Atmospheric Lightning
Physics Today has recently reproduced the classic 1970 description given by Hans Panofsky of the global hydrodynamic and thermodynamic equations governing atmospheric behavior [25]. Four basic relations were presented: (1) an equation of state for dry air; (2) an equation for the thermodynamic system, including ‘eddy’ conduction and rate of energy addition by radiation; (3) continuity of material; and (4) Newton’s 2nd law for a rotating body. Inclusion of water vapor as the most important compositional variable was proposed to enter through the first two equations and with need for additional conservation equations. Attention was directed to interaction of the oceans and the atmosphere in influencing surface temperature patterns. Lightning was considered to be at a scale too small for consideration, as has been true until recent years in weather forecasting. Cloud seeding was mentioned as an example for mesoscale application of the equations and in relation to the as yet unknown effect on a hurricane.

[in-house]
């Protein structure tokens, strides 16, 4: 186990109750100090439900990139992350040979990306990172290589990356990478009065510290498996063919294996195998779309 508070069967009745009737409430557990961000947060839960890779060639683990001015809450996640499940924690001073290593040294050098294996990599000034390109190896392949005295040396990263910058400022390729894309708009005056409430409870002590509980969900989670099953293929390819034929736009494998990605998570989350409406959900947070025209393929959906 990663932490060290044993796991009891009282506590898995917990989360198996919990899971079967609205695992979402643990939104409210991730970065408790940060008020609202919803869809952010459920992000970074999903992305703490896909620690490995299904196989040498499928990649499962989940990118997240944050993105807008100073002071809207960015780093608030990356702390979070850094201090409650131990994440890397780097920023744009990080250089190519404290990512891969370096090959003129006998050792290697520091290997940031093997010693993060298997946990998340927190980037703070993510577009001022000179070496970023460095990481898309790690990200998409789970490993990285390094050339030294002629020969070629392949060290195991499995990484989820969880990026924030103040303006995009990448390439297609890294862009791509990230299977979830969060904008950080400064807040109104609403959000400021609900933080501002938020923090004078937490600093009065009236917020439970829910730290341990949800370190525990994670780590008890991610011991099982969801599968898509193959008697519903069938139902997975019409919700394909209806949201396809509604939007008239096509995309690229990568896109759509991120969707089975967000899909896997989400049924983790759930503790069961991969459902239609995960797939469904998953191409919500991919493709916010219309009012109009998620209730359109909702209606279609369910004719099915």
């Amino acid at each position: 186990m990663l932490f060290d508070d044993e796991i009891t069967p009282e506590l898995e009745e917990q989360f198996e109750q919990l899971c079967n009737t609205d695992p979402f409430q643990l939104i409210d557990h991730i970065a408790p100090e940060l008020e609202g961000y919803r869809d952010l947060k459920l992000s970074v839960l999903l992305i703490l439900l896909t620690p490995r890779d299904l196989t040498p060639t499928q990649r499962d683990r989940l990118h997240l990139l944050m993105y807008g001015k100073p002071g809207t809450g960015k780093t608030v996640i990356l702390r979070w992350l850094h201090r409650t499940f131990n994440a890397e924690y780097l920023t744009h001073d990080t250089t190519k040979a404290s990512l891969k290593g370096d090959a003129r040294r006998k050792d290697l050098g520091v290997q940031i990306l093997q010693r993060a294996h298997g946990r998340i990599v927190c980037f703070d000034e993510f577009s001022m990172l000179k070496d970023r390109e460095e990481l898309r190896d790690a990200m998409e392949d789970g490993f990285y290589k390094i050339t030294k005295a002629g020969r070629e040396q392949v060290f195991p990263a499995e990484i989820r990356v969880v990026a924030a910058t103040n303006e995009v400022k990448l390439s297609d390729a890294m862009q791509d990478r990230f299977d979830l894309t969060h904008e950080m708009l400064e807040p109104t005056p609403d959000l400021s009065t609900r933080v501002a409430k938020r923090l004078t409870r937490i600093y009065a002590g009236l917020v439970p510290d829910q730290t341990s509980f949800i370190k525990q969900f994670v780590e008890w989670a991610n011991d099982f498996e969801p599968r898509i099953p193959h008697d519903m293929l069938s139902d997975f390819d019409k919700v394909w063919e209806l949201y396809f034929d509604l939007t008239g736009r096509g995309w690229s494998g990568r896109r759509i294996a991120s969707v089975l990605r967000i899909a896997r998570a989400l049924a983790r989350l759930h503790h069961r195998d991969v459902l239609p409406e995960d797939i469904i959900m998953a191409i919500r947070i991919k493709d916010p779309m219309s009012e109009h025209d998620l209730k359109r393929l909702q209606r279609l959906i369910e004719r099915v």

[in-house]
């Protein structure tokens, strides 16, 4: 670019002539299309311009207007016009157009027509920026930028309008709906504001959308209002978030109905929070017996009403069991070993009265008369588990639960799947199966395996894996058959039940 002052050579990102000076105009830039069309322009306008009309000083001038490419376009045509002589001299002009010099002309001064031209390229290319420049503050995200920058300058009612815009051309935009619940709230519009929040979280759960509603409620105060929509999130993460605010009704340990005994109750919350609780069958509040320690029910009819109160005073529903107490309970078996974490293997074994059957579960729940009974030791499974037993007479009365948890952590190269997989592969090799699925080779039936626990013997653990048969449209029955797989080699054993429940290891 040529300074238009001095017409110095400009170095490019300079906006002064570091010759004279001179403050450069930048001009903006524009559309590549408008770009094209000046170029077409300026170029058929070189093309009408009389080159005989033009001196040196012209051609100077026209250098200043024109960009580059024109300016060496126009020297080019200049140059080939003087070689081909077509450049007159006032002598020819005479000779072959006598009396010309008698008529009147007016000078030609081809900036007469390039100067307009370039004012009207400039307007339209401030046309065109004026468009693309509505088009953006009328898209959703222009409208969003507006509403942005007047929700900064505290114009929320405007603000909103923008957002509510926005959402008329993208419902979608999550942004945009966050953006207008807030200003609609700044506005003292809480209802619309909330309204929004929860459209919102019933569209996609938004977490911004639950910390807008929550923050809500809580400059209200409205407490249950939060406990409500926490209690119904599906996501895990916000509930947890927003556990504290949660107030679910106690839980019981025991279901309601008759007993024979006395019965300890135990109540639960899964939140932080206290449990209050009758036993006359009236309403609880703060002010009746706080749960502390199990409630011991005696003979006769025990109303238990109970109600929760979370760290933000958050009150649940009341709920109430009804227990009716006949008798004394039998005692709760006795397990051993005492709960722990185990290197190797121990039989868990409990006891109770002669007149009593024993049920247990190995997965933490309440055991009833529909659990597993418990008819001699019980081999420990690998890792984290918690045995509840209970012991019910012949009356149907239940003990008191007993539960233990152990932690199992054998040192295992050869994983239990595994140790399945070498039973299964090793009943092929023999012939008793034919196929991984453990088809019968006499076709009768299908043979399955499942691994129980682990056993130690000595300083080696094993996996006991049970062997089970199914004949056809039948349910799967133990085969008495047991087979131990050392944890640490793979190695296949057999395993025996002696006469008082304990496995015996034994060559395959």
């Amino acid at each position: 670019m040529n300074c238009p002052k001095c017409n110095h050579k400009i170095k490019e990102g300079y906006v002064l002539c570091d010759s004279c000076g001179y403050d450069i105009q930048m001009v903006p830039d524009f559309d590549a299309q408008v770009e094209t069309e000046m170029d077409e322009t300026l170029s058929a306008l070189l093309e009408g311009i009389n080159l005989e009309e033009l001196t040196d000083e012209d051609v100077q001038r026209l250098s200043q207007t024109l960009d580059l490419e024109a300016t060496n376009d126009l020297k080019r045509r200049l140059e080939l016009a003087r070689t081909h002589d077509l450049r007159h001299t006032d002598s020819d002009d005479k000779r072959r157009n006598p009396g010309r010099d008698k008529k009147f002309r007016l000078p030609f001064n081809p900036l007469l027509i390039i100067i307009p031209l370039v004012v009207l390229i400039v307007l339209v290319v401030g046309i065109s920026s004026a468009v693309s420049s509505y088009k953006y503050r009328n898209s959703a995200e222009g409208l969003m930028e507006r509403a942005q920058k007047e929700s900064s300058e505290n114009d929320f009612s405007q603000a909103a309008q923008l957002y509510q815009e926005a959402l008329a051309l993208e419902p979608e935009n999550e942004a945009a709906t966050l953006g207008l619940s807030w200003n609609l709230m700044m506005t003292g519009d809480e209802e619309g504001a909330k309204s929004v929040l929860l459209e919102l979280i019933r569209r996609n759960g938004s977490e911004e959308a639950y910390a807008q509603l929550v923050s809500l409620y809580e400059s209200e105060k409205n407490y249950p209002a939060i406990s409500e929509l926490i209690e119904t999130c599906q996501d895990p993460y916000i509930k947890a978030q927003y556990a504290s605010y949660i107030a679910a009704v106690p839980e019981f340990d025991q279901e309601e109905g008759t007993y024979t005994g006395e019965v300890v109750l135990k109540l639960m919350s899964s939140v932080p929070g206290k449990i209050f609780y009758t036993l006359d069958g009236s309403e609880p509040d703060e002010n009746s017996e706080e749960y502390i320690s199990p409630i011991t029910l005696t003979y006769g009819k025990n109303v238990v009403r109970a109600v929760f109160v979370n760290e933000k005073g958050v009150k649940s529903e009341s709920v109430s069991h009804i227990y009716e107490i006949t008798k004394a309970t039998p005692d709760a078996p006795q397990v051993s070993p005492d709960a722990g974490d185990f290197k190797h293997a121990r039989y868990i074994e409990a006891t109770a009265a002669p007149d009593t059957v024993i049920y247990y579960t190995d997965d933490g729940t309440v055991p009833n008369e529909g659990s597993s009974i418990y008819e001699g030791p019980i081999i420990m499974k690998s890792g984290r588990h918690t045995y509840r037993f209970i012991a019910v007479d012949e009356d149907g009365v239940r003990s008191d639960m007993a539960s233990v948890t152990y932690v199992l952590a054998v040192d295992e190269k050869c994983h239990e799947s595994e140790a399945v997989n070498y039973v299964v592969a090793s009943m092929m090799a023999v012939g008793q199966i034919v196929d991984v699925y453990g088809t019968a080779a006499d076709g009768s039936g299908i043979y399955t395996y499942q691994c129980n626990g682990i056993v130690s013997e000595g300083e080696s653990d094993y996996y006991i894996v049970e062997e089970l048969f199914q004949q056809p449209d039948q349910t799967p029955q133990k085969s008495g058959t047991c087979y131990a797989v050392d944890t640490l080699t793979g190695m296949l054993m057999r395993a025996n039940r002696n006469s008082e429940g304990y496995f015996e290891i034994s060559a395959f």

A modern introduction to lightning beginning from the time of Benjamin Franklin is given in the recent book by Cooray [26]. In relation to the environmental reference made by Panofsky, Williams has produced an important review of lightning activity within the global electrical circuit [27]. Included topics were: (1) climate aspects of lightning and rainfall in the general convective circulation; (2) extremes in climate brought on by thunderstorms and lightning; (3) main temperature differential influences relating to cloud buoyancy; and, (4) the microphysics aspects of aerosols on cloud electrification. More extreme cloud systems were indicated to come for a warmer world but there is as yet no indication of enhanced mean thunderstorm lightning flash rates. In another report, Williams focused on further details of the physics of lightning by describing the ‘polarity asymmetry’ characteristics of positively and negatively charged flashes both in CG and IC occurrences, including in the latter case only production of gamma rays directed upward into space [28]. The observed asymmetries were taken to be associated with the microscopic asymmetry in mobility to be expected for free electrons and positive ions. Armstrong and Glenn employed such argument for the role of lightning-produced (electrons and) ions in tornadogenesis [12]. There is newspaper report of a rare form of ‘dark lightning’ associated with both gamma rays and x-rays being generated by energetic electron collisions with atoms and molecules within storm clouds [29].